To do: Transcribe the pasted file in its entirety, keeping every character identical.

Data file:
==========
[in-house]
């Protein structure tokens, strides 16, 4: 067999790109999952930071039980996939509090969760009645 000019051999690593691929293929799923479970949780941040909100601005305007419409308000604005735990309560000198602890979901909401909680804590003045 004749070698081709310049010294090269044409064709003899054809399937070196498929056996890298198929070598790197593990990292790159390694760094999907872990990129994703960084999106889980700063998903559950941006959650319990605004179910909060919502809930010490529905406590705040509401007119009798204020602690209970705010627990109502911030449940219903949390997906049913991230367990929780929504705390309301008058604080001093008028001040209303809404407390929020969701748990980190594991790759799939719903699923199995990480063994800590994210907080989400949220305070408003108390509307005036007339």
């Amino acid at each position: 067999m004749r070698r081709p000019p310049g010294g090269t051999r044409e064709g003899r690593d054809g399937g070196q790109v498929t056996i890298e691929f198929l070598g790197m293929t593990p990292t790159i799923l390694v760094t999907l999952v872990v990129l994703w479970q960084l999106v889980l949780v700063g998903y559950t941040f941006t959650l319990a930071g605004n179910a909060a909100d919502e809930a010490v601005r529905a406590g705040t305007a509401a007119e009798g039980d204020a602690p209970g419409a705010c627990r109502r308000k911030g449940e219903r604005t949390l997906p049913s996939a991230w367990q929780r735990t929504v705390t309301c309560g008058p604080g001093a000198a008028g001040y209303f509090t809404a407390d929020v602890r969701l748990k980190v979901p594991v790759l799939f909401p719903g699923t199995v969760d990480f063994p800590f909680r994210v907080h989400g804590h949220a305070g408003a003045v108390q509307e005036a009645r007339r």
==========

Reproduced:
[in-house]
């Protein structure tokens, strides 16, 4: 067999790109999952930071039980996939509090969760009645 000019051999690593691929293929799923479970949780941040909100601005305007419409308000604005735990309560000198602890979901909401909680804590003045 004749070698081709310049010294090269044409064709003899054809399937070196498929056996890298198929070598790197593990990292790159390694760094999907872990990129994703960084999106889980700063998903559950941006959650319990605004179910909060919502809930010490529905406590705040509401007119009798204020602690209970705010627990109502911030449940219903949390997906049913991230367990929780929504705390309301008058604080001093008028001040209303809404407390929020969701748990980190594991790759799939719903699923199995990480063994800590994210907080989400949220305070408003108390509307005036007339």
């Amino acid at each position: 067999m004749r070698r081709p000019p310049g010294g090269t051999r044409e064709g003899r690593d054809g399937g070196q790109v498929t056996i890298e691929f198929l070598g790197m293929t593990p990292t790159i799923l390694v760094t999907l999952v872990v990129l994703w479970q960084l999106v889980l949780v700063g998903y559950t941040f941006t959650l319990a930071g605004n179910a909060a909100d919502e809930a010490v601005r529905a406590g705040t305007a509401a007119e009798g039980d204020a602690p209970g419409a705010c627990r109502r308000k911030g449940e219903r604005t949390l997906p049913s996939a991230w367990q929780r735990t929504v705390t309301c309560g008058p604080g001093a000198a008028g001040y209303f509090t809404a407390d929020v602890r969701l748990k980190v979901p594991v790759l799939f909401p719903g699923t199995v969760d990480f063994p800590f909680r994210v907080h989400g804590h949220a305070g408003a003045v108390q509307e005036a009645r007339r």